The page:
The state of Florida confirmed an additional 5,688 cases of COVID-19 on Friday, according to Florida Department of Health data released Saturday afternoon.
The latest report marks five consecutive days the Sunshine State has recorded 5,000 new daily cases. Since the start of the pandemic, the state has seen 2,039,062 cases of COVID-19, made up of 2,001,325 Floridians and 37,737 non-residents.
The state also recorded 27 new deaths in the most recent dataset, as well as 155 additional hospitalizations. This brings the virus’ death toll in the state up to 33,783, including 33,142 Floridians and 641 non-residents.
Health officials on Friday processed an additional 108,182 tests for the virus, with 8,434 coming back positive for COVID-19, and creating a positivity rate of 7.80%. Health officials consider the spread of the virus contained if that rate stays below 10%. For only new cases among Florida residents, the positivity rate is slightly lower, at 6.27%%.
Florida also continues to lead to nation in the concentration of virus strains. A Thursday update from the Centers for Disease Control and Prevention showed no increase in cases of variant mutations of the virus. The CDC reported Florida as having 1,042 cases of the B.1.1.7 variation and 23 instances of the P.1 variant. The state also has 10 cases of the B.1.351 strain.
Despite the relatively high daily caseloads the state has been reporting the past few days, the state continues to make strides in vaccination numbers.
As of Friday, 5,604,283 individuals have received at least one dose of the vaccine, including 3,075,333 who have been fully vaccinated. This breaks down further into 209,668 people who have received the one-and-done Johnson and Johnson vaccine, and 2,865,665 who have completed a two-dose series from either Moderna or Pfizer.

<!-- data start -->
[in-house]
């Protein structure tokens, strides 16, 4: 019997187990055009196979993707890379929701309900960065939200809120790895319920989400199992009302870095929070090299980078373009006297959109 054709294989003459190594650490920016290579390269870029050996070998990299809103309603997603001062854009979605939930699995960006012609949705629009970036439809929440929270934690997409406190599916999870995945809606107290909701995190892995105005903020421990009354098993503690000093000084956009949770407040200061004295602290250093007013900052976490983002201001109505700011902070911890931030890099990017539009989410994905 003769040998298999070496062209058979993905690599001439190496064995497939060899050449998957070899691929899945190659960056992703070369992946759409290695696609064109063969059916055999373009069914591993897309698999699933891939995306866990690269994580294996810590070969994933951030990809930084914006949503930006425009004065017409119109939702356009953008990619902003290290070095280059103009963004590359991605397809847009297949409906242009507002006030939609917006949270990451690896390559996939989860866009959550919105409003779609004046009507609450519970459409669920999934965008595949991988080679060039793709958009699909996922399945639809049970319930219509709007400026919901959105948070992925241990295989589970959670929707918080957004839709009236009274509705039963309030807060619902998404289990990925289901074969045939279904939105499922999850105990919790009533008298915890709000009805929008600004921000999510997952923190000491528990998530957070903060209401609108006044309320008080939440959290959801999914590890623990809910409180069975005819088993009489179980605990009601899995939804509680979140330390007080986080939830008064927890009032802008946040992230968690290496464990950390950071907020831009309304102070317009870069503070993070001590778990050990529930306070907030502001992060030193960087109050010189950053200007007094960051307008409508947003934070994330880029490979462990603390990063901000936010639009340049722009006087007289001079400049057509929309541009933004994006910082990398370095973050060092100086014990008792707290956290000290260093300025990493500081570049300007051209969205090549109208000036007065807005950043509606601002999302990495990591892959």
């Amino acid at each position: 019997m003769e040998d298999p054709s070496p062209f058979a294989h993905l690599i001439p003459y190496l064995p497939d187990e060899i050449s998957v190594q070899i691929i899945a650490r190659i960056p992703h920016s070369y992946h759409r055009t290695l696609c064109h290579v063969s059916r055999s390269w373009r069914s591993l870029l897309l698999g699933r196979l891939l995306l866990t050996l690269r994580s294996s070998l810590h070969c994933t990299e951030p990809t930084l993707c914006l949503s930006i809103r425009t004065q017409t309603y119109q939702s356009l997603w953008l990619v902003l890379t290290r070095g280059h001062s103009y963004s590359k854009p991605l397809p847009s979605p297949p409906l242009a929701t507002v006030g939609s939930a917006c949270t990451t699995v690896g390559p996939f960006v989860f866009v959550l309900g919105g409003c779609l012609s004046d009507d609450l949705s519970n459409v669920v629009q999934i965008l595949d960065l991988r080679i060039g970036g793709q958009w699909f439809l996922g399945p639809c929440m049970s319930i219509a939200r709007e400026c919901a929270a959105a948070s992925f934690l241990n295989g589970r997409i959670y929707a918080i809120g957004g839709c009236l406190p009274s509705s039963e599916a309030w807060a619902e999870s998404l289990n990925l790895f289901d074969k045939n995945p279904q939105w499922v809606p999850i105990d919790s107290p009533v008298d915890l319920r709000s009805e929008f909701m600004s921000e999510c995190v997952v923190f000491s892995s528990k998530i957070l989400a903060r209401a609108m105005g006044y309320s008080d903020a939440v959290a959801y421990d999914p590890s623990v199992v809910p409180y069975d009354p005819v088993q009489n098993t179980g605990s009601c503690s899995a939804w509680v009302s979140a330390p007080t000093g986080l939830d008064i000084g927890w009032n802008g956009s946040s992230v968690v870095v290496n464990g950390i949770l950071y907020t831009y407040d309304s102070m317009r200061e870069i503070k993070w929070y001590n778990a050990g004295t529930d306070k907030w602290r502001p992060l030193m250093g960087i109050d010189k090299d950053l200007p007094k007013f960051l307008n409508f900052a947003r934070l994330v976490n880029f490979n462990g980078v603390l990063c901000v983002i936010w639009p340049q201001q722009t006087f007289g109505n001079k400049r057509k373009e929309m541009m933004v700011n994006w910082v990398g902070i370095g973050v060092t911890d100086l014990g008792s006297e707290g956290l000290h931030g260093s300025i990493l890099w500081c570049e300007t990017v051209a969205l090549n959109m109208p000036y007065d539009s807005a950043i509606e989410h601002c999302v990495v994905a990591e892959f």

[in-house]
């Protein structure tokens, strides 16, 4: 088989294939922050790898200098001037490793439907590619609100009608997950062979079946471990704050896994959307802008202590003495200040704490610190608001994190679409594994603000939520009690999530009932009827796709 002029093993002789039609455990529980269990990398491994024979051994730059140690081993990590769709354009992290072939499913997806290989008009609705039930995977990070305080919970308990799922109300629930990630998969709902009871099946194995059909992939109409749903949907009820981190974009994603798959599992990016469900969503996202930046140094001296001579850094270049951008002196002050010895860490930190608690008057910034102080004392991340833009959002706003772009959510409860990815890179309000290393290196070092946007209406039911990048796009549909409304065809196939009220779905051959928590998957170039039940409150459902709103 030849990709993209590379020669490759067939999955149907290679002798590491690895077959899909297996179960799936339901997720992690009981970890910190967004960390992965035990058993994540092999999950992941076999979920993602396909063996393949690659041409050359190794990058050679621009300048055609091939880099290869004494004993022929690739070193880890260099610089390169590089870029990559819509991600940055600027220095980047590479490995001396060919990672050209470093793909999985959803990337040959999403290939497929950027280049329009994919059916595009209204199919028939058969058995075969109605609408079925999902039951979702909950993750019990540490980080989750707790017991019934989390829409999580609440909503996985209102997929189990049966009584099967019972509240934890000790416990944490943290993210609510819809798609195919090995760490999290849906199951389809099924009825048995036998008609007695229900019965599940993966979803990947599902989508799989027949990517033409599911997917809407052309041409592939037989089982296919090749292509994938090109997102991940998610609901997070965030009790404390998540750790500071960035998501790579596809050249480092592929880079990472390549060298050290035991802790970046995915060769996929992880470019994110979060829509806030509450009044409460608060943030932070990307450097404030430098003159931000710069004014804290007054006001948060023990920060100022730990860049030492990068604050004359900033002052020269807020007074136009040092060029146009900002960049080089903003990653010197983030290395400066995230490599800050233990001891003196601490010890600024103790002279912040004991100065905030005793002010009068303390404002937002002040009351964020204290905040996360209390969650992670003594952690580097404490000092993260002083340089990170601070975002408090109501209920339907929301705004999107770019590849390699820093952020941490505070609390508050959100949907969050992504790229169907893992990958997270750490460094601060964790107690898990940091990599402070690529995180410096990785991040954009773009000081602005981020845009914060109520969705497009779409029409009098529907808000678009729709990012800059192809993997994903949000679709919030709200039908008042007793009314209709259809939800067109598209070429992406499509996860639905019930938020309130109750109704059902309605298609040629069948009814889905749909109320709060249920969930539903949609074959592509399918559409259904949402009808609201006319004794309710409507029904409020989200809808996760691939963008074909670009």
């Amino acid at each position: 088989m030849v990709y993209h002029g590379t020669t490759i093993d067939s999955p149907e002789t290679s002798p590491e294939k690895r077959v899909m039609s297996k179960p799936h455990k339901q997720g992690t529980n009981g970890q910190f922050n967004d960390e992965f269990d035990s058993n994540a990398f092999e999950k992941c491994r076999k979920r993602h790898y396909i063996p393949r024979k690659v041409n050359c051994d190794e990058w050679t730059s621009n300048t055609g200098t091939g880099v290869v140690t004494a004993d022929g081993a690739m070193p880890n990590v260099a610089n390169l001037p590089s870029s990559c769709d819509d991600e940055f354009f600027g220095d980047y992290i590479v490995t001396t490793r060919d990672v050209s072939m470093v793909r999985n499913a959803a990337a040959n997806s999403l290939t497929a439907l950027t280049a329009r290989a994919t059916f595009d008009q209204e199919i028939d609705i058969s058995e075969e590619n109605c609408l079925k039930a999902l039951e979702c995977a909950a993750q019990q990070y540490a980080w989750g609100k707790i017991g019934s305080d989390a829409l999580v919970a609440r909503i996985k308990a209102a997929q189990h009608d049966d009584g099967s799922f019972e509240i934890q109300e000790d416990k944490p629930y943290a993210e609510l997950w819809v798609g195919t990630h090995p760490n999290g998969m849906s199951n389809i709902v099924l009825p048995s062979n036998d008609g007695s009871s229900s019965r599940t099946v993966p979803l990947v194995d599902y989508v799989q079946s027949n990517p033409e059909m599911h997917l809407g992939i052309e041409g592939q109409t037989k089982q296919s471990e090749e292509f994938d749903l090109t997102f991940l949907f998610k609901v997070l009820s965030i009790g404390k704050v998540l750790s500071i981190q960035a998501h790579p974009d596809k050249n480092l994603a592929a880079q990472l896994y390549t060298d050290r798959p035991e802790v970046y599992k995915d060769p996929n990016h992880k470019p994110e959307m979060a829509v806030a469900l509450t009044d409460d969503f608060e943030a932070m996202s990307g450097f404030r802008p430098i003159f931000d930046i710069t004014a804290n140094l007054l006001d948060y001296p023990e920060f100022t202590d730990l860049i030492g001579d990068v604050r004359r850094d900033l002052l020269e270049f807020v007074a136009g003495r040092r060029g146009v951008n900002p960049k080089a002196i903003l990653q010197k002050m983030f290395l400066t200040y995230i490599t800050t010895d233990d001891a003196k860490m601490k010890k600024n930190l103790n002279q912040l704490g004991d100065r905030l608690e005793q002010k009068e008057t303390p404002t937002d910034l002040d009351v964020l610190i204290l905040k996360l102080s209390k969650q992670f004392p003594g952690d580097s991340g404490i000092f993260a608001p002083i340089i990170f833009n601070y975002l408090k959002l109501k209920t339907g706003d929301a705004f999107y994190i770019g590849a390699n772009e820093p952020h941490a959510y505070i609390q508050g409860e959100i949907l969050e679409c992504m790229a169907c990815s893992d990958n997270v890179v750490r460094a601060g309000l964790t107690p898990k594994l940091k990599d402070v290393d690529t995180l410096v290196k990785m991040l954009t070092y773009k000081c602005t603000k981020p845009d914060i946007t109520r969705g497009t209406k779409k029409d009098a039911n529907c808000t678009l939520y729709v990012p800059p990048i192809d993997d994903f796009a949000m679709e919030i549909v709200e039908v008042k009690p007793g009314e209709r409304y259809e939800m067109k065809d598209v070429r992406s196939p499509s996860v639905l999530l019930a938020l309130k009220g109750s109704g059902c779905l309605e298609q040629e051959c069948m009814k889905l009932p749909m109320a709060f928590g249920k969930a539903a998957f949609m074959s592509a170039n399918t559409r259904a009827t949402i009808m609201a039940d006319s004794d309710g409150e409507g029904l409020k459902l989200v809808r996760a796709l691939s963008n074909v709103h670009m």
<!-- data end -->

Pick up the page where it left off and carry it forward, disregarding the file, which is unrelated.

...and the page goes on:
On Friday alone, the state recorded vaccinating 76,187 individuals.
Editor’s note on methodology: The Florida Department of Health releases new data every morning around 10:45 a.m. The total number reported in those daily reports include the previous day’s totals as well as the most up to date data as of about 9:30 a.m.
Florida Politics uses the report-over-report increase to document the number of new cases each day because it represents the most up-to-date data available. Some of the more specific data, including positivity rates and demographics, considers a different data set that includes only cases reported the previous day.
This is important to note because the DOH report lists different daily totals than our methodology to show day-over-day trends. Their numbers do not include nonresidents who tested positive in the state and they only include single-day data, therefore some data in the DOH report may appear lower than what we report.